Wednesday, November 25, 2015

GenX has more Affluents than Baby Boomers

Part of media strategy includes understanding the generation shifts in the consumer marketplace. For years, the Baby Boomers have had the majority of Affluent status in America. A new report shows that Generation Xers have recently become the majority, which is a first.

According to the Center for Media Research, the 2015 Ipsos Affluent Survey USA reports the following generation breakdown for American Affluents.

American Affluents by Generation (At Least a HHI of $100K)
Share of Affluent Population
Median Self-Reported Annual HHI
Millennials (18-33)
GenX (34-50)
Baby Boomers (51-69)
Seniors (70+)

The Affluent group consists of the top 23% of American households. This group is defined as adults living in households with a minimum annual household income of $100,000.

While the GenX population has topped the largest share amongst the Affluent, the Baby Boomers and Seniors still index high on the annual household income.

In addition, the study reflects how even people within the same generation can respond more like other age groups. Findings show that the younger side of GenX acts similar to Millennials in the marketplace, and the older side tend to be more like-minded with Baby Boomers.

Marketers will have to absorb this generation move and evaluate what this will mean for a brand. Strategies may have to be altered.

Thursday, November 19, 2015

Discovering Trends of Social Networking Users

Pew Research has recently reported that 65% of American adults are social networking users. Here, I’ll dig deeper into Pew’s study and share today’s trends amongst social media users.

Age: Unsurprisingly, young adults (ages 18-29) rank number one when it comes to social media users with a sturdy 90%. Looking on the opposite end of the spectrum, users 65 and older have made the biggest jump from 2% in 2005 to 35% in 2015.

Gender: Gender doesn’t hold a huge difference when it comes to social networking. Today, 68% of women and 62% of men use social media.

Socio-economic: Much like the 65+ aged social users, there has been a leap in the number of users coming from low income households (households making less than $30,000 a year). In 2005, only 4% of low income households used social media compared to the 56% that are users now, in 2015. Seventy-eight percent of those living in the highest income households use social.

Racial and ethical: Race comparisons hold relatively steady across the board with 65% of whites, 65% of Hispanics, and 56% of African Americans using social media.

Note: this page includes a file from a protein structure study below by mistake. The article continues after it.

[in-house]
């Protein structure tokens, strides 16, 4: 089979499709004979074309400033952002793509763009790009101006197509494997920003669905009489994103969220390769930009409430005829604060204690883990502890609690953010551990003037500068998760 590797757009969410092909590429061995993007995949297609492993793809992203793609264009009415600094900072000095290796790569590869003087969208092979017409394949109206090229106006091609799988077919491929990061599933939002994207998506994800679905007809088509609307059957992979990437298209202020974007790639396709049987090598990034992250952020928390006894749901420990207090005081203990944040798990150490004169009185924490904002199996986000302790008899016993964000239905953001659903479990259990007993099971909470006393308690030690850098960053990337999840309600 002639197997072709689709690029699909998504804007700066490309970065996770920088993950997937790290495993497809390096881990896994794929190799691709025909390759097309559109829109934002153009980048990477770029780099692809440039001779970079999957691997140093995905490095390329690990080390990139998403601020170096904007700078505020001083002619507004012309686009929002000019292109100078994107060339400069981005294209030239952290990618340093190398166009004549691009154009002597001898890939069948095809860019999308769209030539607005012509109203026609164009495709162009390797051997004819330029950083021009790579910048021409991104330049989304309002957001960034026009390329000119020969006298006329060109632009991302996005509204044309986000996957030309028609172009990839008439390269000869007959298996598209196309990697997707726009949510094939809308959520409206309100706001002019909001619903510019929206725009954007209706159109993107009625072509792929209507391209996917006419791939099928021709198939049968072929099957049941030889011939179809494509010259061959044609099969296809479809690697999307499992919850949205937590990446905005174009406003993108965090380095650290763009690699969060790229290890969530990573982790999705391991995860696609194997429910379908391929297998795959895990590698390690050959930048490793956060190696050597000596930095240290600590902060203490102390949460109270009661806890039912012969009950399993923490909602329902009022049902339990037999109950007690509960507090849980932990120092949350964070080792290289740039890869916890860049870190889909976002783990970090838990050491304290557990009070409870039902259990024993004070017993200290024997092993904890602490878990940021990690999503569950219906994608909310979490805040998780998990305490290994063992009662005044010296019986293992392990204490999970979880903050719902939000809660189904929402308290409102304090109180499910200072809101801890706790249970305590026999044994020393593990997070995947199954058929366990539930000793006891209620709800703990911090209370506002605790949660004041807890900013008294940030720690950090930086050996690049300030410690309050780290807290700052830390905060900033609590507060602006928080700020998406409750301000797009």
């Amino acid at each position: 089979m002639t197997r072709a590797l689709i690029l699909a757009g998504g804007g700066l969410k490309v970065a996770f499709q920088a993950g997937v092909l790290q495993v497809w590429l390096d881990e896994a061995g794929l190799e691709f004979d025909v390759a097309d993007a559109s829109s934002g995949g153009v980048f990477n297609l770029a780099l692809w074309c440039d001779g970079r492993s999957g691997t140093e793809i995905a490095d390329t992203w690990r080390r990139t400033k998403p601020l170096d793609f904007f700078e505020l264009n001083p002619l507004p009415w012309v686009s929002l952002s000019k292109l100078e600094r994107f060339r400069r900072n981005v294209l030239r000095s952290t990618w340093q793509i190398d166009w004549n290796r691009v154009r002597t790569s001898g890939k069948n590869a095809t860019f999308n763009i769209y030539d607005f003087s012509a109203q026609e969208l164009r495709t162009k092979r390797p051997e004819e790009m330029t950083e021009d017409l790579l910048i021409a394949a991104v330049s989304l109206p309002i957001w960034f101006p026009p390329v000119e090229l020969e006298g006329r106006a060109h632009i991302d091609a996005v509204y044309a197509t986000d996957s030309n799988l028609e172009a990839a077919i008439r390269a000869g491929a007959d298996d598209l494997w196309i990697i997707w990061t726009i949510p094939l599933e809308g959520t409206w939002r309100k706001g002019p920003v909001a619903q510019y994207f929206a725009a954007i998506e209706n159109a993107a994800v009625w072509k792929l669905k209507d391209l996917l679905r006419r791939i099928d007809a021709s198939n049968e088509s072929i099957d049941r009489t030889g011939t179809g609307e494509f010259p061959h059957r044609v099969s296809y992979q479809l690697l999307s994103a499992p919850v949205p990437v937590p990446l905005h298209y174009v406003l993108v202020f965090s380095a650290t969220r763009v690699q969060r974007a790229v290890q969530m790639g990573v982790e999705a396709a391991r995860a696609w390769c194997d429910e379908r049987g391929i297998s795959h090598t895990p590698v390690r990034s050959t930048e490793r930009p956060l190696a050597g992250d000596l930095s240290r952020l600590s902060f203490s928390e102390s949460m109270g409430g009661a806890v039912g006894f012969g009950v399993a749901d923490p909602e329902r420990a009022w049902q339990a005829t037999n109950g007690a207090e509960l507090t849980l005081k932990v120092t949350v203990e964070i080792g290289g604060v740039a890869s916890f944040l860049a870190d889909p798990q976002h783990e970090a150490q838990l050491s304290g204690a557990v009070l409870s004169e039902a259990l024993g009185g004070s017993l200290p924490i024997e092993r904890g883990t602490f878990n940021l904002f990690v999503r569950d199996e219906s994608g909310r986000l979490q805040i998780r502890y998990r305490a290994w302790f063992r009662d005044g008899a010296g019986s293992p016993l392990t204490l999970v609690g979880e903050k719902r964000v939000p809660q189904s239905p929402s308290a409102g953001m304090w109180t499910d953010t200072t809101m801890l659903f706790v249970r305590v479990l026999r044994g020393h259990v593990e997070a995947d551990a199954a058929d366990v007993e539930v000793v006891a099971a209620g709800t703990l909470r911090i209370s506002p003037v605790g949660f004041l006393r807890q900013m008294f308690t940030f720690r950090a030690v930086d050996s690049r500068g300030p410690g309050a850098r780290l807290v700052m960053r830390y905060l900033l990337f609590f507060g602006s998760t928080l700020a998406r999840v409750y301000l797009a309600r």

Community: A consistent trend is that of users’ living communities. Only 58% of rural residents use social media compared with 68% and 64% of suburban and urban residents, respectively.

Education: The current 2015 trend is that the more education a person has, the more likely  they are to use social media with the numbers standing at 76% of  those with college or graduate degrees, 70% with some college education, and 54% with a high school diploma or less.

With these trends and percentages, marketers can target their audiences specifically and predict the trends of the future. 

Friday, November 13, 2015

SEO of The Future

Just when marketers begin to really understand Search Engine Optimization, it changes. Not a huge surprise as it is one of the leading tools in digital marketing, an ever changing apparatus.

Christine Birkner reports for Marketing News on the six new rules for SEO in 2016. Birkner sites the director of audience development at Moz, Cyrus Shepard, as he discusses the declining importance of simply getting a click on an ad. Shepard notes that advertisers are now able to track a viewer’s activity after a click, making the activity following the click more important than the click itself. Marketers must have a clear intention of what they desire from users to be able to track success more closely.

Next, is the diminishing importance of keywords for a SEO campaign. As Google’s technology improves, the ability to decipher between quality matches and flukes is becoming simpler. Today, instead of having to put a keyword multiple times within your ad/article/website, Google is able to better determine the relevance to a consumers’ search query. With that, search queries are typically (75%) between three and five words long which can help marketers know what to include in their content.

User experience is becoming more and more important as the amount of information in the digital world continues to expand. Original content is far better than re-used content. It’s as if the consumer is a self-centered teenager who believes the world revolves around them; the more marketers can make a user’s experience precise and tailored to their liking, the better.

In the same way that original content is superior, unique images are preferred by users as well.

Martin Laetsch (director of online marketing at Act-One Software Inc.) has discovered that there has been a significant difference in the size of articles that are successful as of late.  Two or three years ago, a 300 word page was a pretty common length. Now, Laetsch is noticing the popularity of 1,200 to 1,500 words performing better in search.

Optimizing for mobile might be an obvious rule of SEO, but it is a very important one. With users consistently utilizing mobile devices, marketers are required to adjust.

Birkner quotes Shepard saying, “In the past, it [SEO] was about marketers trying to promote what they wanted people to see. Today it’s about delivering what people actually want to see…” SEO is fitting in with other forms of marketing by encompassing the attitude that it’s all about the audience. Laetsch puts it well when he says, “It doesn’t matter how high you rank if your target audience goes to your site and they’re not happy.”

While clicks are great, it’s what happens after the click that truly matters.